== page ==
Zero-calorie rule and fasting
During your fasting window, you are really not supposed to have anything other than water. However, it may be okay to have a few select beverages during a fast, as long as they are very low in calories. A few examples are unsweetened coffee or tea with a splash of almond milk, coffee blended with a small dose of MCT oil, or bone broth. While these are generally lower calorie options, bone broth, for example, is high in protein and can therefore stop the autophagy progress and break your fast.
Reintroducing foods back into your system
After several hours of fasting, the body continues to burn fat while ketones supply an alternative energy source. It also induces autophagy, a process by which damaged or old cells are destroyed and their constituents are recycled to regenerate new, healthier cells.
When transitioning from a fasting state to an eating window, following a few rules can make the transition much smoother for the body. Here are a few tips to follow as you start your eating window:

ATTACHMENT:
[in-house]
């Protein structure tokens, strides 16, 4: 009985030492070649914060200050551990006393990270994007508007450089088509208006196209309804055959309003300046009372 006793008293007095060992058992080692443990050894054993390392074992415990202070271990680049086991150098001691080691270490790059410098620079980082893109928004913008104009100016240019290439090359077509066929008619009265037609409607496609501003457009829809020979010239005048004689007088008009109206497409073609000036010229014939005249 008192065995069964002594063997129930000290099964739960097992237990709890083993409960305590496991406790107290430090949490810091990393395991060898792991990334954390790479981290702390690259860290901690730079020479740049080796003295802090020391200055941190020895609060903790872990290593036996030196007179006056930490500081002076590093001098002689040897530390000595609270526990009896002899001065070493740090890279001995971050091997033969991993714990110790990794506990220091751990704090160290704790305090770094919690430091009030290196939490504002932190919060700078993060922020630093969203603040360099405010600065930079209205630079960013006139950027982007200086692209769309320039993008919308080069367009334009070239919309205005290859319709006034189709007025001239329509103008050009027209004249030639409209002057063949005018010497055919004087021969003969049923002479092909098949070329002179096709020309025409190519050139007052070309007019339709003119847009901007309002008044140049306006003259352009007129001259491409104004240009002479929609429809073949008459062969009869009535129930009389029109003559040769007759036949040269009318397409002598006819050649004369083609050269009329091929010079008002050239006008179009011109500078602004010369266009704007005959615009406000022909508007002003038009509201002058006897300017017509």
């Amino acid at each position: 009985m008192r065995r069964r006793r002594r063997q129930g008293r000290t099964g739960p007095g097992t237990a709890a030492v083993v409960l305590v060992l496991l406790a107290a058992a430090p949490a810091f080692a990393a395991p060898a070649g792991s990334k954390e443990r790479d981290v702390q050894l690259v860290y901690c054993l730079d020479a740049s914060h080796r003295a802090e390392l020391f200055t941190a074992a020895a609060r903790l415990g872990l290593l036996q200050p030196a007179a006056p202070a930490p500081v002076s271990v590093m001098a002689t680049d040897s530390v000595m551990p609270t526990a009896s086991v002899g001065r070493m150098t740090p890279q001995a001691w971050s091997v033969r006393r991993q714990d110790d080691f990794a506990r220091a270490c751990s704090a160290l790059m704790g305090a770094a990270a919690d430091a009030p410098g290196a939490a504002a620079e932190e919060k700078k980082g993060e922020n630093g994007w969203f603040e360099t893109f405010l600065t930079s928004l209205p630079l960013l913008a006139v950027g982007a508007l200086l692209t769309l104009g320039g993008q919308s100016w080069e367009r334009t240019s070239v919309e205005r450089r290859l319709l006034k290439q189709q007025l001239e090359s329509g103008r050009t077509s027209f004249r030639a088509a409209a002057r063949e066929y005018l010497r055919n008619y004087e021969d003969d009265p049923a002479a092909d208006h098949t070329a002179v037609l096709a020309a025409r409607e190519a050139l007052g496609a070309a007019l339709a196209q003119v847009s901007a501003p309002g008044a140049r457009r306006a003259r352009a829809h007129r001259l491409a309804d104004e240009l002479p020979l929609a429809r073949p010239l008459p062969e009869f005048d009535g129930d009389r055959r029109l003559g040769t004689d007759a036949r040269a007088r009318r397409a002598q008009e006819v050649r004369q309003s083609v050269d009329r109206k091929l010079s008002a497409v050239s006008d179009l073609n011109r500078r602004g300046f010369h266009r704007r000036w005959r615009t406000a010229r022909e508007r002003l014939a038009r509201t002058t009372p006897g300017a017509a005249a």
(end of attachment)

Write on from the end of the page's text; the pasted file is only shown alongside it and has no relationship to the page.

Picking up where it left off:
- Introduce small portions to start. Your body has just been through several hours of calorie restriction, and consuming large amounts of food quickly can shock your digestive system, causing stomach upset, bloating, and a spike in insulin levels.
- Avoid foods high in fats, sugars, and carbohydrates. Breaking your fast with foods high in fat, sugar, and carbohydrates (anything processed) can be difficult to digest and cause many problems, including spiked insulin levels, diarrhea, and bloating, and counteract the benefits of your fasting period.
- Avoid binge eating when breaking a fast. Binge eating can be common in intermittent fasting due to the fact that it takes approximately 20 minutes for your brain to send a signal to the stomach that it's full, making it more likely to overeat. The Department of Psychological and Brain Sciences at Texas A&M conducted a study on the binge-eating habits of individuals who participated in intermittent fasting. Researchers found that intermittent fasters were less likely to listen to their body's natural hunger and satiety signals and instead focused on the external rules.